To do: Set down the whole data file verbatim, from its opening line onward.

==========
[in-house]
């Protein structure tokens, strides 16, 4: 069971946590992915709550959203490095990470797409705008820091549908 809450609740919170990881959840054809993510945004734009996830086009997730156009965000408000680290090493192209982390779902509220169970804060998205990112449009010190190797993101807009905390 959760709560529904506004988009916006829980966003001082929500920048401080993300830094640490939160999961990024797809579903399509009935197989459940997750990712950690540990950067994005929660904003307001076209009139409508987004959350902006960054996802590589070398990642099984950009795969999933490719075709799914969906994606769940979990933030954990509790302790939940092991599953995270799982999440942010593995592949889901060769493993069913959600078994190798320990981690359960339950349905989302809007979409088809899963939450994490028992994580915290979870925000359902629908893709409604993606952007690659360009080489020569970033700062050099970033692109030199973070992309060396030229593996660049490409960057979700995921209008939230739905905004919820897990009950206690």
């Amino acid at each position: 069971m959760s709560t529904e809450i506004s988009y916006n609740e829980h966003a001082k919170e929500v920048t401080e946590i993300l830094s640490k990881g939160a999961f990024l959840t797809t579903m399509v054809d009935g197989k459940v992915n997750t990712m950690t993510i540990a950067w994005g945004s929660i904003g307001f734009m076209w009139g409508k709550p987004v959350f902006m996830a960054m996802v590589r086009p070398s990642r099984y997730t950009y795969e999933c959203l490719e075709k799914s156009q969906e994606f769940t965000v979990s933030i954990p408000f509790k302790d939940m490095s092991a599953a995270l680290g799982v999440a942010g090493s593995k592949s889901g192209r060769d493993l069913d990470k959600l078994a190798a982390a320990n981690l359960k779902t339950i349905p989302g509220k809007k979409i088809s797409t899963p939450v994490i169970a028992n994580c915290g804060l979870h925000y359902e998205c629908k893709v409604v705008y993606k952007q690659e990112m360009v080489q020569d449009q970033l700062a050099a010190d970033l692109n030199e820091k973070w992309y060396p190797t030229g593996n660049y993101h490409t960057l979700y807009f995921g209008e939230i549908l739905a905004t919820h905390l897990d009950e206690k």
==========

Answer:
[in-house]
């Protein structure tokens, strides 16, 4: 069971946590992915709550959203490095990470797409705008820091549908 809450609740919170990881959840054809993510945004734009996830086009997730156009965000408000680290090493192209982390779902509220169970804060998205990112449009010190190797993101807009905390 959760709560529904506004988009916006829980966003001082929500920048401080993300830094640490939160999961990024797809579903399509009935197989459940997750990712950690540990950067994005929660904003307001076209009139409508987004959350902006960054996802590589070398990642099984950009795969999933490719075709799914969906994606769940979990933030954990509790302790939940092991599953995270799982999440942010593995592949889901060769493993069913959600078994190798320990981690359960339950349905989302809007979409088809899963939450994490028992994580915290979870925000359902629908893709409604993606952007690659360009080489020569970033700062050099970033692109030199973070992309060396030229593996660049490409960057979700995921209008939230739905905004919820897990009950206690």
């Amino acid at each position: 069971m959760s709560t529904e809450i506004s988009y916006n609740e829980h966003a001082k919170e929500v920048t401080e946590i993300l830094s640490k990881g939160a999961f990024l959840t797809t579903m399509v054809d009935g197989k459940v992915n997750t990712m950690t993510i540990a950067w994005g945004s929660i904003g307001f734009m076209w009139g409508k709550p987004v959350f902006m996830a960054m996802v590589r086009p070398s990642r099984y997730t950009y795969e999933c959203l490719e075709k799914s156009q969906e994606f769940t965000v979990s933030i954990p408000f509790k302790d939940m490095s092991a599953a995270l680290g799982v999440a942010g090493s593995k592949s889901g192209r060769d493993l069913d990470k959600l078994a190798a982390a320990n981690l359960k779902t339950i349905p989302g509220k809007k979409i088809s797409t899963p939450v994490i169970a028992n994580c915290g804060l979870h925000y359902e998205c629908k893709v409604v705008y993606k952007q690659e990112m360009v080489q020569d449009q970033l700062a050099a010190d970033l692109n030199e820091k973070w992309y060396p190797t030229g593996n660049y993101h490409t960057l979700y807009f995921g209008e939230i549908l739905a905004t919820h905390l897990d009950e206690k």